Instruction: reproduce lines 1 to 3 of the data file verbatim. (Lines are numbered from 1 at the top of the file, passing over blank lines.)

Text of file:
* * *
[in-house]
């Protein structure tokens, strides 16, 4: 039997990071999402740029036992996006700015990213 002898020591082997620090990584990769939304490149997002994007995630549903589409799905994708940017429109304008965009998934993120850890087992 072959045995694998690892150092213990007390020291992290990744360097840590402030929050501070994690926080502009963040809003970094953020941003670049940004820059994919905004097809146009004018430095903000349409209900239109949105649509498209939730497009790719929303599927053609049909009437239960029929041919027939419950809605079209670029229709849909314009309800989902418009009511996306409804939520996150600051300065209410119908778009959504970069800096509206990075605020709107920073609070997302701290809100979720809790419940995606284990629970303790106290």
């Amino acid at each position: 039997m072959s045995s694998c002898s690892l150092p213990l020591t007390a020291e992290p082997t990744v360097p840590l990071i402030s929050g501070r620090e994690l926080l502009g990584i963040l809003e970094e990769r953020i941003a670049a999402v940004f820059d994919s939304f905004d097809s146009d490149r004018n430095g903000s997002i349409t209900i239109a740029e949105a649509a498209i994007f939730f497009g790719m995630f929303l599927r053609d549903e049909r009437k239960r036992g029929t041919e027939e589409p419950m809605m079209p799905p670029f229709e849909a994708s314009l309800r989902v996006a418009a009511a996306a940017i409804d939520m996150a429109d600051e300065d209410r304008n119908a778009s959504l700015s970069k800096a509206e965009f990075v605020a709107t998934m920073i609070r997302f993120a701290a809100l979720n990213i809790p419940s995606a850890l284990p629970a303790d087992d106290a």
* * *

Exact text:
[in-house]
């Protein structure tokens, strides 16, 4: 039997990071999402740029036992996006700015990213 002898020591082997620090990584990769939304490149997002994007995630549903589409799905994708940017429109304008965009998934993120850890087992 072959045995694998690892150092213990007390020291992290990744360097840590402030929050501070994690926080502009963040809003970094953020941003670049940004820059994919905004097809146009004018430095903000349409209900239109949105649509498209939730497009790719929303599927053609049909009437239960029929041919027939419950809605079209670029229709849909314009309800989902418009009511996306409804939520996150600051300065209410119908778009959504970069800096509206990075605020709107920073609070997302701290809100979720809790419940995606284990629970303790106290």
């Amino acid at each position: 039997m072959s045995s694998c002898s690892l150092p213990l020591t007390a020291e992290p082997t990744v360097p840590l990071i402030s929050g501070r620090e994690l926080l502009g990584i963040l809003e970094e990769r953020i941003a670049a999402v940004f820059d994919s939304f905004d097809s146009d490149r004018n430095g903000s997002i349409t209900i239109a740029e949105a649509a498209i994007f939730f497009g790719m995630f929303l599927r053609d549903e049909r009437k239960r036992g029929t041919e027939e589409p419950m809605m079209p799905p670029f229709e849909a994708s314009l309800r989902v996006a418009a009511a996306a940017i409804d939520m996150a429109d600051e300065d209410r304008n119908a778009s959504l700015s970069k800096a509206e965009f990075v605020a709107t998934m920073i609070r997302f993120a701290a809100l979720n990213i809790p419940s995606a850890l284990p629970a303790d087992d106290a």